- Does not regulate feed.
- The Global Animal Partnership (GAP) has a 5+-step rating program for animals raised for meat (this does not include milk).
- The higher the step (1 is the lowest, 5+ is the highest), the stricter the requirements for animal welfare and the more natural the animals’ environment. The steps build on each other encompassing the standards of the steps preceding them.
- It is important to note that the 5-star rating is for GAP Step 6.
- Added Hormones and antibiotics are prohibited at all steps.
- Standards are comprehensive including breeding stock (placement for poultry) through to slaughter for all animals except beef (coming later this year), and laying hens (coming next version)
- GAP requires audits on single every farm every 15 months to ensure compliance – no group, or sampling protocols permitted.
- Feeding ruminants grain instead of vegetation causes severe digestive problems and increases the likelihood of infection, contributing to the increased used of antibiotics.
- The USDA grass-fed label has been withdrawn and farms applying to the program will no longer be verified.
- The USDA does not define or regulate these terms.
- Check for third-party verified labels listed above and below for meaningful animal welfare claims.
- The USDA does not define or regulate this term.
- This label is certified by the USDA. It should be noted that administration of hormones is illegal for pork and poultry, so the claim is meaningless on those products.
- Producers must prove no hormones were administered during the animal’s life.
- No relevance to any other aspects of animal welfare.
- There are no legal definitions for these terms, companies can put this label on their products without third-party verification.
- This certification uses the USDA organic standard as its baseline and ensures that ruminants are 100% grassfed, above and beyond the USDA organic standard for time on pasture.
- This is a third-party verification of products that are sourced from animals raised on pasture.
- Certifications hold accreditations from ISO 9001:2005, PAACO, USDA PVP and USDA ISO TS 34700 Animal Welfare Assessment Programs.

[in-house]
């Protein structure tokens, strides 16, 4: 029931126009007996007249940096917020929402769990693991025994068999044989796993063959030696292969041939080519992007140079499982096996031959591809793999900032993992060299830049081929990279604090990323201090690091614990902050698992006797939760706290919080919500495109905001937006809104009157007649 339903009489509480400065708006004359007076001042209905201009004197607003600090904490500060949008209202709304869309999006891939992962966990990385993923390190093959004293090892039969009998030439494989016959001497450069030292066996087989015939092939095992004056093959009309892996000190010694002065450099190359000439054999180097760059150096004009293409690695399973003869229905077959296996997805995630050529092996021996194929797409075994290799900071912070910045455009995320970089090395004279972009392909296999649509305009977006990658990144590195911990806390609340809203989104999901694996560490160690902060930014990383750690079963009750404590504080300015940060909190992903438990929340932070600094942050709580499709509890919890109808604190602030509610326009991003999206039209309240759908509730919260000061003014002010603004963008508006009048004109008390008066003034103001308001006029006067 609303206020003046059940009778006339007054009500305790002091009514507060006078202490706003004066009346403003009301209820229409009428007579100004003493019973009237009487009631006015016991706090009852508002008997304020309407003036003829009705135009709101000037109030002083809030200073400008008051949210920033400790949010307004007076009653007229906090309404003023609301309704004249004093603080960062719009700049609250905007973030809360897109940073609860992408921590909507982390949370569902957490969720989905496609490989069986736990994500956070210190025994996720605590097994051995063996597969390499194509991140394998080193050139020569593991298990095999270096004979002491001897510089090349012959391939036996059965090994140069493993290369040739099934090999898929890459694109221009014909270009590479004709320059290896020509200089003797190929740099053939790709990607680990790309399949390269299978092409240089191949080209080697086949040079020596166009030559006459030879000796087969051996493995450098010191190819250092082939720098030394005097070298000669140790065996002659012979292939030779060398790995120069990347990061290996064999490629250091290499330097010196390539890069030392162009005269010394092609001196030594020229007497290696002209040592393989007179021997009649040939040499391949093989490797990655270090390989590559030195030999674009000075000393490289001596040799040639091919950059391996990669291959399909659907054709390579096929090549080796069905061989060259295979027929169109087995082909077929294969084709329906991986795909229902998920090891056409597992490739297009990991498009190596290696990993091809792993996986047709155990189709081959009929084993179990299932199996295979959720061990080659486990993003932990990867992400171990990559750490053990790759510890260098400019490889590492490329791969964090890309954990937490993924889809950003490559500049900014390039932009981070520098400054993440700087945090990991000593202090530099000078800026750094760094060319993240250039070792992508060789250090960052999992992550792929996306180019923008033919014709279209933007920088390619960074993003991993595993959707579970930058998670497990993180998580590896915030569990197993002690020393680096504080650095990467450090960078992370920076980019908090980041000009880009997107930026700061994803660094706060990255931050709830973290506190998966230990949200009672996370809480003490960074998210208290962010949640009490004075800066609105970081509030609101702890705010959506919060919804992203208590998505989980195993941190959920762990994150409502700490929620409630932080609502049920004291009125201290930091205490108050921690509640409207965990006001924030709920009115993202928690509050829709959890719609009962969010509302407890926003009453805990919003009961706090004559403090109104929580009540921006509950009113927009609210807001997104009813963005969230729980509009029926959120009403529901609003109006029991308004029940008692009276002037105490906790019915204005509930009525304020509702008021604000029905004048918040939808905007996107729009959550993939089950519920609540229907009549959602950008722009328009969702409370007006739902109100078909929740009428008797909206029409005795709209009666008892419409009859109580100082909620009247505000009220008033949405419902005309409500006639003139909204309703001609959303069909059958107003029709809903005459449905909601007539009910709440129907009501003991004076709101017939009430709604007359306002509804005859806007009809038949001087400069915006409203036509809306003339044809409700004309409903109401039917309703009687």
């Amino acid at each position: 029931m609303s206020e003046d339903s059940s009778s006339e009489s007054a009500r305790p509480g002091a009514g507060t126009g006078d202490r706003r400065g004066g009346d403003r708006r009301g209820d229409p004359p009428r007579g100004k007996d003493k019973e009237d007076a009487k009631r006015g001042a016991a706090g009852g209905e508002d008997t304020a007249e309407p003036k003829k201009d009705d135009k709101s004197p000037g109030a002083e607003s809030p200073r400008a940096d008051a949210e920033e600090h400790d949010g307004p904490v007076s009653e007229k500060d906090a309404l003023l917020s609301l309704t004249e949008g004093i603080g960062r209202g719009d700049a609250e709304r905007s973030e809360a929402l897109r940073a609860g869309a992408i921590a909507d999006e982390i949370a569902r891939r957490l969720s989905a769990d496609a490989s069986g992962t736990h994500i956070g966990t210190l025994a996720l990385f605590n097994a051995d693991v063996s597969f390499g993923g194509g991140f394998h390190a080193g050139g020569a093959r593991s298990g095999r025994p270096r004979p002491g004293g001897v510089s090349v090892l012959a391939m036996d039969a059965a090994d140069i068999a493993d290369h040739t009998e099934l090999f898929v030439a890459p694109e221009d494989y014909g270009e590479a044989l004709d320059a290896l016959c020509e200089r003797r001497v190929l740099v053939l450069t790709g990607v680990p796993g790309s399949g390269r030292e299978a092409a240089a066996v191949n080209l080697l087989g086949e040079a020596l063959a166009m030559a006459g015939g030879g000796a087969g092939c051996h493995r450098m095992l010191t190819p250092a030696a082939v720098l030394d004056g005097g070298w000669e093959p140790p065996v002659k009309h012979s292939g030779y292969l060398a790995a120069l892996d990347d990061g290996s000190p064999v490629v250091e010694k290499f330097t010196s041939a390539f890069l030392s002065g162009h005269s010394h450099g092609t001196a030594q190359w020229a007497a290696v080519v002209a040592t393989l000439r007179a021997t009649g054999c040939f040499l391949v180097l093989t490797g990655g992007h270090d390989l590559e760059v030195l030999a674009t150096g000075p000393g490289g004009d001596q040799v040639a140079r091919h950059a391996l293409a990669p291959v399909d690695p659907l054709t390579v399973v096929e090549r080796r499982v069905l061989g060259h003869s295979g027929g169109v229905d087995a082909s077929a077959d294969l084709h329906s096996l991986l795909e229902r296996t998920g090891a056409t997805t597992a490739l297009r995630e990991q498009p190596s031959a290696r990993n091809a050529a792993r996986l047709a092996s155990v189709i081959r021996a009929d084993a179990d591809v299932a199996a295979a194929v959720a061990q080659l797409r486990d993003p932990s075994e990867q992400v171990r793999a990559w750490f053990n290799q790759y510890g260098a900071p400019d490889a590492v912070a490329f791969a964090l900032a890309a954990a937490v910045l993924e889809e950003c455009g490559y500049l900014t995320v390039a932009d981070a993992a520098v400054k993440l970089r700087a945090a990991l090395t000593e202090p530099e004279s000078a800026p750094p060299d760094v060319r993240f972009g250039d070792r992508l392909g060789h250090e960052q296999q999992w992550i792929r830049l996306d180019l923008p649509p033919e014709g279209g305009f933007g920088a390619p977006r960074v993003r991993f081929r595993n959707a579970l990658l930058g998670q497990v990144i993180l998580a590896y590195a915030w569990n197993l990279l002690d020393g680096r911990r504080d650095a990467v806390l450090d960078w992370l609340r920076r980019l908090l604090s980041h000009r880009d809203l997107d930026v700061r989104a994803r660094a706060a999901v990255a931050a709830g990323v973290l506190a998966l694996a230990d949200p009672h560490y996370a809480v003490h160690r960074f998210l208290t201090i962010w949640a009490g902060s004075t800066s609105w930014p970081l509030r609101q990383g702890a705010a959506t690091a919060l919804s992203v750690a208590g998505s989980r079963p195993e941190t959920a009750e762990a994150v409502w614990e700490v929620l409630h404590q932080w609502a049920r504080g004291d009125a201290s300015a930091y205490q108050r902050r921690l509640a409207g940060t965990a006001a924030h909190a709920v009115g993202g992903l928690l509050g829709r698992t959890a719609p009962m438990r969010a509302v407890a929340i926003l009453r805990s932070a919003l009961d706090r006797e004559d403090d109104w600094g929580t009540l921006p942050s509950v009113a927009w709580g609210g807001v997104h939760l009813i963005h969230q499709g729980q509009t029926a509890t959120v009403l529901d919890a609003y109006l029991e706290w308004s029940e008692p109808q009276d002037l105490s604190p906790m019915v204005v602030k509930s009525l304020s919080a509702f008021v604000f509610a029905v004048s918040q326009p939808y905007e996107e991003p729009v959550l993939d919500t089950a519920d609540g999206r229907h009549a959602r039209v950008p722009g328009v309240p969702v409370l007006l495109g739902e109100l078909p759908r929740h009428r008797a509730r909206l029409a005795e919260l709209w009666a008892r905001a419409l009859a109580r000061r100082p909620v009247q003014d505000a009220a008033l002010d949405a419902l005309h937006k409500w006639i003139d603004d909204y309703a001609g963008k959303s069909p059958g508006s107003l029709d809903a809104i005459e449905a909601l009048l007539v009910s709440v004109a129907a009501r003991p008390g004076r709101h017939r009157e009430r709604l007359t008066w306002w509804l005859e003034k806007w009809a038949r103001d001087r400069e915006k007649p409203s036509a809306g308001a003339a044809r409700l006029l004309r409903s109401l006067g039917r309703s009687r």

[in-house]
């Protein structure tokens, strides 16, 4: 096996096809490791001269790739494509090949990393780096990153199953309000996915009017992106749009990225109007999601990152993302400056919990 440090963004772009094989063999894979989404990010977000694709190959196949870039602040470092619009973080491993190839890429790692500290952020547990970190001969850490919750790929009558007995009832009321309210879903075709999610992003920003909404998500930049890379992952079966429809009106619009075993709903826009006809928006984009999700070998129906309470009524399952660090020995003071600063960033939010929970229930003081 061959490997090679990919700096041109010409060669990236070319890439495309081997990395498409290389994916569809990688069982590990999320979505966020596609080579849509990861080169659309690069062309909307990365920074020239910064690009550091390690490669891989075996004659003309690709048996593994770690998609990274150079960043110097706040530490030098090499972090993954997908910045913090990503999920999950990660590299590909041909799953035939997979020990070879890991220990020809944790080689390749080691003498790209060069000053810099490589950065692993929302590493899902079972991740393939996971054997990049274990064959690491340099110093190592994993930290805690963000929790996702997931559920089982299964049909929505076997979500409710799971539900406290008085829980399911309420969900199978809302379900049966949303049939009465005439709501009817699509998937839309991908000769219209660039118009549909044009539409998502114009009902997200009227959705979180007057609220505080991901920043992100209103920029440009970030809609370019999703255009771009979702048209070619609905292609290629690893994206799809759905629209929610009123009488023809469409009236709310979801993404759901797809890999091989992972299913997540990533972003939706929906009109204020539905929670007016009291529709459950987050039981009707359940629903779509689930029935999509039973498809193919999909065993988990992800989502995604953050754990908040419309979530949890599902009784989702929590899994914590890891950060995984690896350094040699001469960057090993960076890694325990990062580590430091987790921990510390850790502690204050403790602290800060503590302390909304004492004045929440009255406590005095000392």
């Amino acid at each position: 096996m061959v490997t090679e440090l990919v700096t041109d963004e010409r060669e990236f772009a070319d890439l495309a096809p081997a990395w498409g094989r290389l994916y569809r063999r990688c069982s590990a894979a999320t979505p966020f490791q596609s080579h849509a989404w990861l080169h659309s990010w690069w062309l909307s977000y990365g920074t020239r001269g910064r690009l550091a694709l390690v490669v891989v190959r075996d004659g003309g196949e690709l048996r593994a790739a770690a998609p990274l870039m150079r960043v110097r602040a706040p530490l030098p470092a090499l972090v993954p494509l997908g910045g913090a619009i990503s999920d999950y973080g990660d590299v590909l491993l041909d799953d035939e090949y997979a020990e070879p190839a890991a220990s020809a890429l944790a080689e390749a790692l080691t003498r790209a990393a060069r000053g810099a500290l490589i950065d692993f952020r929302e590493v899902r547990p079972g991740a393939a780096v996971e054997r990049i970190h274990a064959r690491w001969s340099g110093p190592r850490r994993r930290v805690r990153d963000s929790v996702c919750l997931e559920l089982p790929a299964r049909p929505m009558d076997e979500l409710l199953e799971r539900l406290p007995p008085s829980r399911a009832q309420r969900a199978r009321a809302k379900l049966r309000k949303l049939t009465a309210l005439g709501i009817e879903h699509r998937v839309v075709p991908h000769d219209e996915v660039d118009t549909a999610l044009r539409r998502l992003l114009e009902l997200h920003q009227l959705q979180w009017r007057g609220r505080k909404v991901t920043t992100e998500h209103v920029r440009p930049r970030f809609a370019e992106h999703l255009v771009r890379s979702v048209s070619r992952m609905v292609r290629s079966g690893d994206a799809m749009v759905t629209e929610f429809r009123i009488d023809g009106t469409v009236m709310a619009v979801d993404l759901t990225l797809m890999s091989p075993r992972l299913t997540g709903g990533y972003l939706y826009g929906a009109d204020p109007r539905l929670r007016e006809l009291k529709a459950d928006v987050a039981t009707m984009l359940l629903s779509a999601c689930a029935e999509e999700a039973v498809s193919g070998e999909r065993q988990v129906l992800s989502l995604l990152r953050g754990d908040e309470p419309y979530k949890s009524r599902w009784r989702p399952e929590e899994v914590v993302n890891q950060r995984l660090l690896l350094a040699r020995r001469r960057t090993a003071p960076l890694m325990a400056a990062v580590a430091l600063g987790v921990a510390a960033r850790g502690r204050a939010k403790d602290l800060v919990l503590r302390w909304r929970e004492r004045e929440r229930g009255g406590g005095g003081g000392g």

- Standards are owned and administered by Validus, an independent certification company, but governed by external expert advisory committees.
- Certification affirms that an operation has met the published Validus animal welfare standards with yearly on-site audits of each location to ensure compliance
- Certification does not address hormone-use, antibiotic-use, feed type, or access to the outdoors.
How we rated the labels
1. First, we considered whether the label evaluates a practice that could lead to measurable benefits. For example, organic labels are certifying practices that prohibit the use of synthetic chemicals and therefore seek to reduce impacts on the environment and human health. This leads to measurable benefits. By contrast, “farm fresh” is meaningless since it does not define practices that create any measurable benefits.
2. We then looked at whether the label represents a legal or regulatory standard that is clearly defined. For example, the USDA organic standards are clearly defined by the USDA, and those standards are publicly available. By contrast, the words “naturally raised” are not regulated, and are meaningless.
3. We then considered whether the standards set forth by the label are subjected to third-party certification or audit. The use of an outside certifier and/or auditor helps to prevent greenwashing that can easily occur with self-regulated labeling.
Labels that received the highest marks from Green America (4 to 5 stars) are those that scored the highest on the criteria above.